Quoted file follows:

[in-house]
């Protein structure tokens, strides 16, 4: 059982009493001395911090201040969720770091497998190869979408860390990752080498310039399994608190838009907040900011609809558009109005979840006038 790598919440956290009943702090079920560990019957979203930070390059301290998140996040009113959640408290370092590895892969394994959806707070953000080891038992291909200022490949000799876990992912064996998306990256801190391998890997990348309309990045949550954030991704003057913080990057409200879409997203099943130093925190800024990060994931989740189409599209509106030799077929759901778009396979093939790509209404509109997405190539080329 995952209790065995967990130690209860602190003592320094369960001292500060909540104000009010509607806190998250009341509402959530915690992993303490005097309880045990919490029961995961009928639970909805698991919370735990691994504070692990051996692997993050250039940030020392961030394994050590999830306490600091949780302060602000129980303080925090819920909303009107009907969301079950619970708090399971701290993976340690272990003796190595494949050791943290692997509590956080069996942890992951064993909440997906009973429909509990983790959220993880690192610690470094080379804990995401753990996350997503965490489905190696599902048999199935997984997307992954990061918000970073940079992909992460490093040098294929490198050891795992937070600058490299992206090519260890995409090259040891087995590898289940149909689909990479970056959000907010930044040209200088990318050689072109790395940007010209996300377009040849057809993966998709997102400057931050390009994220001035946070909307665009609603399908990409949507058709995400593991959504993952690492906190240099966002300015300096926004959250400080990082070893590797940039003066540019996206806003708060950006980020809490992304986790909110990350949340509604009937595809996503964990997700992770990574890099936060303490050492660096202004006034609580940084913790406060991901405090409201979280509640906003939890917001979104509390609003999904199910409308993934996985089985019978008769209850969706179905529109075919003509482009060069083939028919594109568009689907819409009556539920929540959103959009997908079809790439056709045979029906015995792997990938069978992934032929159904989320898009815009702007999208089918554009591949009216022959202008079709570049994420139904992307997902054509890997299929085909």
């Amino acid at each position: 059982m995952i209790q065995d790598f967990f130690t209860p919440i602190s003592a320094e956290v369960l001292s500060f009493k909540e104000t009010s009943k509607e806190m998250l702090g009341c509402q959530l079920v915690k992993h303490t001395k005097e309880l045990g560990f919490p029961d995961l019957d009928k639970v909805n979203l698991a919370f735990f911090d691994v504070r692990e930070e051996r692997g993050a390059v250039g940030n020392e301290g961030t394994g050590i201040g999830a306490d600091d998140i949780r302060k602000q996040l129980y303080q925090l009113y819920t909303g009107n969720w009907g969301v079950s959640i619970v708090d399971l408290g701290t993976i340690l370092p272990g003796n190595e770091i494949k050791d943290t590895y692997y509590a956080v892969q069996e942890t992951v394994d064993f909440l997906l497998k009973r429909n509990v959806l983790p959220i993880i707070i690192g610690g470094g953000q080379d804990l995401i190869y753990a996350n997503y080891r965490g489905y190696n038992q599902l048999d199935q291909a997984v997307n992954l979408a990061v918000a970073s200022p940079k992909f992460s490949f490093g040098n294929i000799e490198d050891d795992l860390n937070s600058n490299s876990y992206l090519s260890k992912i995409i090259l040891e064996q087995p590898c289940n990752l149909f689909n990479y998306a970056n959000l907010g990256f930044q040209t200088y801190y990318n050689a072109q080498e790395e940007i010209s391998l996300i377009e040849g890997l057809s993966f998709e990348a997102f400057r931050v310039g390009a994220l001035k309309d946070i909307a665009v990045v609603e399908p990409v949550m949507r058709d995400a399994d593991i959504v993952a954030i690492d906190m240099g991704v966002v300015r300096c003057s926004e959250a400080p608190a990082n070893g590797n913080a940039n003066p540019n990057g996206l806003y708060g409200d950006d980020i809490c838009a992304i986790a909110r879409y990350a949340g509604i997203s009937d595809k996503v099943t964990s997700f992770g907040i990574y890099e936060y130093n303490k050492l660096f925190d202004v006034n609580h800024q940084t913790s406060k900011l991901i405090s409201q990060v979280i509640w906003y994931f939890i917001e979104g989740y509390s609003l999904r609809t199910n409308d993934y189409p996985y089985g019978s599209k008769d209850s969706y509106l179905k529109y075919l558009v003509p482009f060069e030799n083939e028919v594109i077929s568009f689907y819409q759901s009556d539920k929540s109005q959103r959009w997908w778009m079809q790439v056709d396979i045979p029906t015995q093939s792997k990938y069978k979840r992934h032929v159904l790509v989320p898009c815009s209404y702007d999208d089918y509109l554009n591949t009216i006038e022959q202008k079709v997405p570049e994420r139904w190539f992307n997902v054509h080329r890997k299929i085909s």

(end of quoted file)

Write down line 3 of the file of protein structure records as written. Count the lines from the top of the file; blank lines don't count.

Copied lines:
């Amino acid at each position: 059982m995952i209790q065995d790598f967990f130690t209860p919440i602190s003592a320094e956290v369960l001292s500060f009493k909540e104000t009010s009943k509607e806190m998250l702090g009341c509402q959530l079920v915690k992993h303490t001395k005097e309880l045990g560990f919490p029961d995961l019957d009928k639970v909805n979203l698991a919370f735990f911090d691994v504070r692990e930070e051996r692997g993050a390059v250039g940030n020392e301290g961030t394994g050590i201040g999830a306490d600091d998140i949780r302060k602000q996040l129980y303080q925090l009113y819920t909303g009107n969720w009907g969301v079950s959640i619970v708090d399971l408290g701290t993976i340690l370092p272990g003796n190595e770091i494949k050791d943290t590895y692997y509590a956080v892969q069996e942890t992951v394994d064993f909440l997906l497998k009973r429909n509990v959806l983790p959220i993880i707070i690192g610690g470094g953000q080379d804990l995401i190869y753990a996350n997503y080891r965490g489905y190696n038992q599902l048999d199935q291909a997984v997307n992954l979408a990061v918000a970073s200022p940079k992909f992460s490949f490093g040098n294929i000799e490198d050891d795992l860390n937070s600058n490299s876990y992206l090519s260890k992912i995409i090259l040891e064996q087995p590898c289940n990752l149909f689909n990479y998306a970056n959000l907010g990256f930044q040209t200088y801190y990318n050689a072109q080498e790395e940007i010209s391998l996300i377009e040849g890997l057809s993966f998709e990348a997102f400057r931050v310039g390009a994220l001035k309309d946070i909307a665009v990045v609603e399908p990409v949550m949507r058709d995400a399994d593991i959504v993952a954030i690492d906190m240099g991704v966002v300015r300096c003057s926004e959250a400080p608190a990082n070893g590797n913080a940039n003066p540019n990057g996206l806003y708060g409200d950006d980020i809490c838009a992304i986790a909110r879409y990350a949340g509604i997203s009937d595809k996503v099943t964990s997700f992770g907040i990574y890099e936060y130093n303490k050492l660096f925190d202004v006034n609580h800024q940084t913790s406060k900011l991901i405090s409201q990060v979280i509640w906003y994931f939890i917001e979104g989740y509390s609003l999904r609809t199910n409308d993934y189409p996985y089985g019978s599209k008769d209850s969706y509106l179905k529109y075919l558009v003509p482009f060069e030799n083939e028919v594109i077929s568009f689907y819409q759901s009556d539920k929540s109005q959103r959009w997908w778009m079809q790439v056709d396979i045979p029906t015995q093939s792997k990938y069978k979840r992934h032929v159904l790509v989320p898009c815009s209404y702007d999208d089918y509109l554009n591949t009216i006038e022959q202008k079709v997405p570049e994420r139904w190539f992307n997902v054509h080329r890997k299929i085909s």